As Big Ten and Pac-12 cancel their football seasons because of COVID-19, college sports programs are facing a financial apocalypse

As Big Ten and Pac-12 cancel their football seasons because of COVID-19, college sports programs are facing a financial apocalypse

While millions of fans are lamenting the looming disappearance of college sports this fall, the coronavirus pandemic is also exposing financial fau

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While millions of fans are lamenting the looming disappearance of college sports this fall, the coronavirus pandemic is also exposing financial fault lines and a broken governance model that may trigger an opportunity to irrevocably transform big-dollar college athletic programs.

COVID-19 has cast a harsh spotlight on some painful truths about high-revenue college football in particular—notably, that the billions generated by lucrative media contracts and conference-owned networks have warped the mission and incentives in this educational not-for-profit model, resulting in years of overspending on coaching salaries and gilded sports facilities.

The absence of significant reserve funds to cover these costs, due to a “spend what we make” mentality, is evident in the painstaking and   splintered decision-making process on whether to play football in the fall and keep the TV money flowing.

These big-revenue programs are part of the NCAA’s Division I Football Bowl Subdivision (FBS) — 130 football teams in all, whose athletics department budgets ranged from $16 million to $207 million in 2018. This 10-conference subdivision includes the only college football teams that still might play this fall — a number that dwindles by the day, with news Tuesday that the Big Ten and the Pac-12 conferences have cancelled the fall season.

The disjointed decision-making, with emergency
meetings of each conference’s governing board of university presidents, may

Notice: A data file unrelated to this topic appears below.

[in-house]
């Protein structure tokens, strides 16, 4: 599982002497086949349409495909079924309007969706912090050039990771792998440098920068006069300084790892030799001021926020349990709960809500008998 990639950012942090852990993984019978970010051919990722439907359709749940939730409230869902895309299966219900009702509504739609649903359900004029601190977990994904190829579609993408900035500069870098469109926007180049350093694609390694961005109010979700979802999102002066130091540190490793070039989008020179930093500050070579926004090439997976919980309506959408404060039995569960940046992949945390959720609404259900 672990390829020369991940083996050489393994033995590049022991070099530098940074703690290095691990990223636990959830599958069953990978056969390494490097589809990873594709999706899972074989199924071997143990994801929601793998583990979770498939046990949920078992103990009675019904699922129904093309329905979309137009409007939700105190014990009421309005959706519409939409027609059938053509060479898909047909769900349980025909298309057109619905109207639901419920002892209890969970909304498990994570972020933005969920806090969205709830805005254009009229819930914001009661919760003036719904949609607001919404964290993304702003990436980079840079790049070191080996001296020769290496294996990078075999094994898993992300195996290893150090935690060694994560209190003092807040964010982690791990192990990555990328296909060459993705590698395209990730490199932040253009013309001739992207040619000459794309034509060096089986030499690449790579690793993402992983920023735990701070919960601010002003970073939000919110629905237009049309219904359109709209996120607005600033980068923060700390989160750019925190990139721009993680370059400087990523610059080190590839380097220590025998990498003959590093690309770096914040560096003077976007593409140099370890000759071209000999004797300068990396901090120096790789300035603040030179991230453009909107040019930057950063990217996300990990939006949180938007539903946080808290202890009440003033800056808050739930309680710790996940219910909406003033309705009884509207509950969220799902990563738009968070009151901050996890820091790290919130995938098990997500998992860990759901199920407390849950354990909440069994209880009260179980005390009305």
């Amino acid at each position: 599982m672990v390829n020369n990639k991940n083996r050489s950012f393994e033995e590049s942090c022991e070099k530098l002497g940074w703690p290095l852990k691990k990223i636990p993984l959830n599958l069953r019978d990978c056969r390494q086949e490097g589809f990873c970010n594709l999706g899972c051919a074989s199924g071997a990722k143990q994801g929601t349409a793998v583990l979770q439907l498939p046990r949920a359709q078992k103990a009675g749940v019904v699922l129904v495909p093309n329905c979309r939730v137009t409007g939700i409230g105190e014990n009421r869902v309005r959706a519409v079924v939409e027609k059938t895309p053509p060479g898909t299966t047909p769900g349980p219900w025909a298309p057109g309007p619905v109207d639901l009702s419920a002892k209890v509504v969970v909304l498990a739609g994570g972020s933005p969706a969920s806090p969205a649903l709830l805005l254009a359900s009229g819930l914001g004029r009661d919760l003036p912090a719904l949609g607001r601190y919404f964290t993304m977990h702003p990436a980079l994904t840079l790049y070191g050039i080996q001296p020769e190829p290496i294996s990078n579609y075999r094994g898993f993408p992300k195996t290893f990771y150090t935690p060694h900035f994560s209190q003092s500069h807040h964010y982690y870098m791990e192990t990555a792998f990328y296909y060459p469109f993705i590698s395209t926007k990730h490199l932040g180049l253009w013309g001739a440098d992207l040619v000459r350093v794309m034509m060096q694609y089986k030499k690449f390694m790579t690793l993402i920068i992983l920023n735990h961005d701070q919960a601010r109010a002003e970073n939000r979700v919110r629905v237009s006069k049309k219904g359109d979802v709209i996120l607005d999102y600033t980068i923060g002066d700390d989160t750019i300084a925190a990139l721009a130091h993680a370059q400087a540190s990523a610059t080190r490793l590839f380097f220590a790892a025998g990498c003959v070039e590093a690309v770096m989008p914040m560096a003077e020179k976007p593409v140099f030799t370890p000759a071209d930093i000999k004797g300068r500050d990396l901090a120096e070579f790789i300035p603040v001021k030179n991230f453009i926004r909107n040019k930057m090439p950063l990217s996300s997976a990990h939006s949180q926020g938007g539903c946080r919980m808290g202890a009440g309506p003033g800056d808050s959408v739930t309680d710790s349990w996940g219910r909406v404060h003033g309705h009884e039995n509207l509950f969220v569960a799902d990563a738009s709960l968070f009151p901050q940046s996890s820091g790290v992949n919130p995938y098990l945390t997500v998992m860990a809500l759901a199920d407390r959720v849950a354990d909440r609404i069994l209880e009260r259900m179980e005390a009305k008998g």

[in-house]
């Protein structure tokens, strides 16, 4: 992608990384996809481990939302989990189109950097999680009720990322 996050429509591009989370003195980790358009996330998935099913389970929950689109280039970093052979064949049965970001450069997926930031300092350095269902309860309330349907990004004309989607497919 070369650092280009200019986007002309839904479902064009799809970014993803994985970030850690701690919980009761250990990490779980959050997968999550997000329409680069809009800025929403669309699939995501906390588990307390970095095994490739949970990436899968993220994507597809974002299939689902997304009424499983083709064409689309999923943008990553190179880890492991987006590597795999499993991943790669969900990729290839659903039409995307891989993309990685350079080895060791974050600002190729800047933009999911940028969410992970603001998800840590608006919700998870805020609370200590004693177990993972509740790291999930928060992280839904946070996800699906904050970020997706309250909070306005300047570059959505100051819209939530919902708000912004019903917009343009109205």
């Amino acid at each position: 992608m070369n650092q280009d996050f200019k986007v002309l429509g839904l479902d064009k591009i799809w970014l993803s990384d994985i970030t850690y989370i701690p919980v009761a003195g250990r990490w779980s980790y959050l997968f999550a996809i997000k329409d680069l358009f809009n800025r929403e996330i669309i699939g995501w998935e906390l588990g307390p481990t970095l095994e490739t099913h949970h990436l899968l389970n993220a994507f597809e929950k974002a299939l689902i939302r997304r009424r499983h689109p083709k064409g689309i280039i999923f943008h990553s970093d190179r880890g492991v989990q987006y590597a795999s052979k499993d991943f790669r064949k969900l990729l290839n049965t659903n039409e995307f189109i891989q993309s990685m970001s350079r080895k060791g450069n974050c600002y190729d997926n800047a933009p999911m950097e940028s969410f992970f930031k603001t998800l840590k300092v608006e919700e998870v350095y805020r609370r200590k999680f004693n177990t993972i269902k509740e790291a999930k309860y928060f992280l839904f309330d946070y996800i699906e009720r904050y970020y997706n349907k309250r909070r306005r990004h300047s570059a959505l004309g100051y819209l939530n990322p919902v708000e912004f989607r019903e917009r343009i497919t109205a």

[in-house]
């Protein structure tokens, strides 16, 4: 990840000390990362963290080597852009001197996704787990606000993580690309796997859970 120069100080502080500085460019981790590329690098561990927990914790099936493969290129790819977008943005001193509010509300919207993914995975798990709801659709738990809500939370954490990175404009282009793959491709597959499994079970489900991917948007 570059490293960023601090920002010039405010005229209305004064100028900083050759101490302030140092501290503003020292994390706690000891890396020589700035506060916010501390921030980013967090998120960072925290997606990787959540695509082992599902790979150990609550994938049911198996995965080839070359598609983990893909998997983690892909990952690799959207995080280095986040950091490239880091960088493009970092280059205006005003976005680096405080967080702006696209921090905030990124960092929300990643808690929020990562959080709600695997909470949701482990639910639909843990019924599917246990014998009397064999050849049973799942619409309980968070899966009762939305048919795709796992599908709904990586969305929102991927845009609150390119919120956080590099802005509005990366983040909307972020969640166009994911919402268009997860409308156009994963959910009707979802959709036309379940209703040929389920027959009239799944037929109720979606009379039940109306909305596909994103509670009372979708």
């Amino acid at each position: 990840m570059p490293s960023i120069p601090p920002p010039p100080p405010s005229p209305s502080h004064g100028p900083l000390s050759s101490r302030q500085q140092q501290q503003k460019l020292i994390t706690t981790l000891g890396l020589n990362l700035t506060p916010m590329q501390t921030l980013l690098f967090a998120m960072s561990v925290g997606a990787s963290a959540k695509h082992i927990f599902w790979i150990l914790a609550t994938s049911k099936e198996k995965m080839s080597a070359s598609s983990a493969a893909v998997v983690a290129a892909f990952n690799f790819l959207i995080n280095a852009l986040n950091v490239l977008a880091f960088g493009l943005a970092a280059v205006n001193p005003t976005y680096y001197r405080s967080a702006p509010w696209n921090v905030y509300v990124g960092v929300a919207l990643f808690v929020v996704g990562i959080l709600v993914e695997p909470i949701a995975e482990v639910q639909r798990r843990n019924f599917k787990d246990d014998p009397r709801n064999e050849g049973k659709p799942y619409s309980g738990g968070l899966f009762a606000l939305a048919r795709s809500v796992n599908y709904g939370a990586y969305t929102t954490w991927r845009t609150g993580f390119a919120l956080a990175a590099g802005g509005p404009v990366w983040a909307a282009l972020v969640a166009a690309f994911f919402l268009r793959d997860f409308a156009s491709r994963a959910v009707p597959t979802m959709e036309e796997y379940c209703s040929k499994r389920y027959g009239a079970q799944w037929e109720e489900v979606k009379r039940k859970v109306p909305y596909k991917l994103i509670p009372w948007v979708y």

leave the viability of fall football in limbo for days or weeks. That muddle stands
in contrast to the Division I Football Championship Subdivision, and all of
Division II and III, whose 600-plus colleges and universities have already
cancelled their fall championships, including football.

The Big Ten and Pac-12, along with the ACC, Big
12 and SEC, are members of the TV-revenue
rich “Power 5” conferences that ultimately control the decisions for FBS college
football.


The Power 5 would collectively lose more than $4 billion in football revenues from a mass cancellation, with each of its 65 programs losing an average of $62 million.

Adding to the turmoil, Power
5 football players are split about playing this fall. Hundreds of players from the
Pac-12 and Big 10 are demanding that their conferences meet
their safety and other concerns, while others have started their own campaign
to support playing this fall.

Black athletes account for more than half of football players in the Power 5 conferences, and hospitalization rates from COVID-19 are roughly five times higher among Black Americans than white Americans. Given the disparate impact of the pandemic and emerging questions about the potential long-term health complications of COVID-19, athletes are raising critical questions about the priority of racial equity, health and safety.

The lack of unifying
leadership in making decisions about a fall season underscores college
football’s broken and fragmented governance system. Unlike the NCAA’s March
Madness basketball tournament, the FBS’s 10 conferences manage their lucrative postseason championship—the
College Football Playoff—independent of the NCAA
.

Last spring, the NCAA canceled
March Madness in one board meeting. By contrast, the presidents and
commissioners of each of the Power 5 conferences are making the call on fall
football on their own.  

Outside of the Power 5